That’s a wrap.
Conan O’Brien ended his short-lived stint as host of NBC’s “Tonight Show” last Friday, yet University of Colorado students — even those who say they were fans — admit they rarely watched the late-night comic on TV.
“I feel like most of his fanbase was watching him online,” said Amber Klein, a senior advertising major. “No one watches stuff when it’s supposed to be on TV anymore, not even my parents. It’s all online or TiVo.”
This sentiment was echoed by many at CU and in Boulder who expressed regret to see O’Brien leave the airwaves.
“I didn’t watch nightly because I’m usually doing something else at 10:30 at night,” said Julian Ciampa, a 21-year-old CU graduate. “But if I missed something, I always looked it up. I have Conan’s site bookmarked.”
While the “Tonight Show” ratings fell under O’Brien’s tenure as a whole, ratings amongst the younger demographics were better than those of Jay Leno’s “Tonight Show.” According to the New York Times, the median age of “Tonight Show” viewers fell by 10 years, from 55 to 45, in O’Brien’s first month alone.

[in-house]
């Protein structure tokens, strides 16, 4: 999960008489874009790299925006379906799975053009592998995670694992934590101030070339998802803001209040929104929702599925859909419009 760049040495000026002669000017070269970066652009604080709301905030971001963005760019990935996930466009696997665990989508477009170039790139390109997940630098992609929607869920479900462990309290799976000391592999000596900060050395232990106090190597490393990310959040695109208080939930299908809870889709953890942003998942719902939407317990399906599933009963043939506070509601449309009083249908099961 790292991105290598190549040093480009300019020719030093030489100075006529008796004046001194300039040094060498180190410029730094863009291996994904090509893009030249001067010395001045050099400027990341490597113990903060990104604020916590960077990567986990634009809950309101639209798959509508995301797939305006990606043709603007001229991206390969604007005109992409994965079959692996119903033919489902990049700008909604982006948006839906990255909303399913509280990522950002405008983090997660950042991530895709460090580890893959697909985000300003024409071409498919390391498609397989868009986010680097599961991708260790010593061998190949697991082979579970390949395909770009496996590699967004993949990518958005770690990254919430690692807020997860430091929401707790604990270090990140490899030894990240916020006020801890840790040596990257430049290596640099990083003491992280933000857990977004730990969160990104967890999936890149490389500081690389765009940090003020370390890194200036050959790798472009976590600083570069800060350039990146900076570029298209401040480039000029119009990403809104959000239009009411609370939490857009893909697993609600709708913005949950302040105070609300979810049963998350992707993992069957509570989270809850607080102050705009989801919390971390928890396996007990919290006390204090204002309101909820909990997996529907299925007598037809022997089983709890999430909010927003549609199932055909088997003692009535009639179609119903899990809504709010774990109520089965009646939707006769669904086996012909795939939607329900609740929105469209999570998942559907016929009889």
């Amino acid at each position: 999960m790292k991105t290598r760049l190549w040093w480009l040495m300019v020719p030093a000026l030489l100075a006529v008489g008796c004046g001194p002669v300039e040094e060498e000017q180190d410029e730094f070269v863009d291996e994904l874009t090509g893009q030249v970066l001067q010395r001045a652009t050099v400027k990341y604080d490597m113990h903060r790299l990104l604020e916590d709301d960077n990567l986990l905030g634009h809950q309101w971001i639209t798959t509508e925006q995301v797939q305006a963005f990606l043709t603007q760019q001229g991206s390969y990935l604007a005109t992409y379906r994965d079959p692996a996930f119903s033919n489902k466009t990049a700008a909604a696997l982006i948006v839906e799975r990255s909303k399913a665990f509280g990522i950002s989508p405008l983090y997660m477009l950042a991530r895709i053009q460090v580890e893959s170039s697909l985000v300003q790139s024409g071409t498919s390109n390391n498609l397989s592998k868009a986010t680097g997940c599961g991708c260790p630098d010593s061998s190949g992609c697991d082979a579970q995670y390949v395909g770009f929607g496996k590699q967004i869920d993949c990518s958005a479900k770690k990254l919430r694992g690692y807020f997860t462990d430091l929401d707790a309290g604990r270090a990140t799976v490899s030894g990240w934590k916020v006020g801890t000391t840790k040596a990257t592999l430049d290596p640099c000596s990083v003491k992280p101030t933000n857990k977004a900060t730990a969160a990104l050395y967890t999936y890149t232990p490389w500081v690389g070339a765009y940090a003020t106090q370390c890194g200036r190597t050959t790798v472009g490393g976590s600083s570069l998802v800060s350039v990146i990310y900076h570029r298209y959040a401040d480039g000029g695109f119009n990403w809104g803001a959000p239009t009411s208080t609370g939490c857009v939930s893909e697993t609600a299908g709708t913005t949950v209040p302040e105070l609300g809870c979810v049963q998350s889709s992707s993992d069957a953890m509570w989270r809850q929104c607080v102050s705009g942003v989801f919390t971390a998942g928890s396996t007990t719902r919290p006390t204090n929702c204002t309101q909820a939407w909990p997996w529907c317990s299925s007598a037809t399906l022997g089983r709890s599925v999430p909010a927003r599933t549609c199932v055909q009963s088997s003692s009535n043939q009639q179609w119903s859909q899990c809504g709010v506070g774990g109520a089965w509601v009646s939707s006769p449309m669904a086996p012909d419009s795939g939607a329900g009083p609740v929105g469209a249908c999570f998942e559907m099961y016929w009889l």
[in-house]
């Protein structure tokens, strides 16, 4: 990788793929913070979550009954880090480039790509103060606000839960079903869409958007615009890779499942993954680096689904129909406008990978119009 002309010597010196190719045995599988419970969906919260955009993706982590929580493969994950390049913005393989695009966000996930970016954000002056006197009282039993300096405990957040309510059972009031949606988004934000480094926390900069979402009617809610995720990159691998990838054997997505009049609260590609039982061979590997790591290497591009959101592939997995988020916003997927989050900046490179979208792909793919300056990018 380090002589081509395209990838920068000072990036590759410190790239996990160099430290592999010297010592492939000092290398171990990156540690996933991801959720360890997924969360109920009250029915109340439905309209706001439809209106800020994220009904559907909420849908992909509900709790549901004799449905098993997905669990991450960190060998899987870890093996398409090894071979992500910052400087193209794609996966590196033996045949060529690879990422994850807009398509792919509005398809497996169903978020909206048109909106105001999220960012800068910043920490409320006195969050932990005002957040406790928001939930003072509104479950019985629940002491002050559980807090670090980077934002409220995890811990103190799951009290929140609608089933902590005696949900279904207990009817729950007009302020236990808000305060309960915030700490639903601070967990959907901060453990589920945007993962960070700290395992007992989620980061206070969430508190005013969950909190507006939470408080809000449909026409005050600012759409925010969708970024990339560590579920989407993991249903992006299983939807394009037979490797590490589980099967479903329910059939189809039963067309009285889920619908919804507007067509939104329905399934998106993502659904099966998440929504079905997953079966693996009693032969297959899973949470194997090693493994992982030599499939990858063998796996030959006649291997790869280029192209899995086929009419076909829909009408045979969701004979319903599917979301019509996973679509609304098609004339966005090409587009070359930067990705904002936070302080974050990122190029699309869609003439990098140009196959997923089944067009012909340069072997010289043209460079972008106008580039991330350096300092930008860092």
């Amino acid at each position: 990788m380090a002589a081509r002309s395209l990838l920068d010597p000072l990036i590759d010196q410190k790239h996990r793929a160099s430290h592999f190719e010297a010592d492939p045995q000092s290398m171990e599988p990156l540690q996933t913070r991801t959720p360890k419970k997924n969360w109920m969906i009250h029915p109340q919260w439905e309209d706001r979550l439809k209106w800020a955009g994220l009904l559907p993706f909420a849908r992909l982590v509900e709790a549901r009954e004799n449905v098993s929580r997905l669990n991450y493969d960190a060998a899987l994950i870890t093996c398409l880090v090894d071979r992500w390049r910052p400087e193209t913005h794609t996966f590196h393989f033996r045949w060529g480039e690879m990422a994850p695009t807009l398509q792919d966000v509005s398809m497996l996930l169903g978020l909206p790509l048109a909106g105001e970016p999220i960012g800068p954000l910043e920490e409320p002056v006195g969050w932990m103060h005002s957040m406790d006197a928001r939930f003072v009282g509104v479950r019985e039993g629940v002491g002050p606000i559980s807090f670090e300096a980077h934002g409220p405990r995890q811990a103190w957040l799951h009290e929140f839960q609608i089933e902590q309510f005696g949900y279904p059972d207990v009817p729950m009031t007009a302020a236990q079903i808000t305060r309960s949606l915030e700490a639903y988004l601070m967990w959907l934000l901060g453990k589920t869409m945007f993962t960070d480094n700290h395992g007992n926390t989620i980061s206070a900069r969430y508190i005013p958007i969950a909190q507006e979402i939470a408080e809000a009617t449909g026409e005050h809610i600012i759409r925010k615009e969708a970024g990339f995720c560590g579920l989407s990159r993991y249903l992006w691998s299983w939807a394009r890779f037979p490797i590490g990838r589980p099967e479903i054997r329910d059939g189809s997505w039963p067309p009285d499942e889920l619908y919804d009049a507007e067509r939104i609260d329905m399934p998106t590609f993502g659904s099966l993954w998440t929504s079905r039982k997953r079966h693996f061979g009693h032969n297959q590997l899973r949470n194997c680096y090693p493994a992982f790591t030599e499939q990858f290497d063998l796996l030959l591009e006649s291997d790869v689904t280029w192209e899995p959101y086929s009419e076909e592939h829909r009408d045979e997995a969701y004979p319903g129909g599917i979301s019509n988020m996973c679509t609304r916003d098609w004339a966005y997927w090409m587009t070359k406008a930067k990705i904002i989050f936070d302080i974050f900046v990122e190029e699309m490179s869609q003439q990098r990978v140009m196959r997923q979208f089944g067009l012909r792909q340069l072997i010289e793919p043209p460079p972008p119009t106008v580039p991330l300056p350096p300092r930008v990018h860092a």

“I don’t have a TV,” said Alexandra Nichols, a CU junior. “I’d watch (O’Brien) on Hulu once or twice a week. I don’t even realize what network I’m watching anymore.”
This trend of online media consumption is not unique to O’Brien. Even younger fans of Leno indicated their preference for streaming shows online.
“I’d watch Leno online; he’s one of the best ever.” said Herschel Tom, an architecture major. “They have full episodes on NBC.com.”
This sort of shift in media consumption has become a bone of contention for many forms of media, according to Elizabeth Skewes, a CU journalism professor.
“It’s a struggle all media outlets are part of,” Skewes said. “They haven’t figured out the revenue model as far as how online audience contributes to dollars for the bottom line.”
As the Internet continues to take a more prevalent role in the diffusion of media with younger audiences, this issue is not one that is going away anytime soon.
“People are used to free content online,” Skewes said. “They’re going to YouTube and Hulu. How does NBC generate income off that?”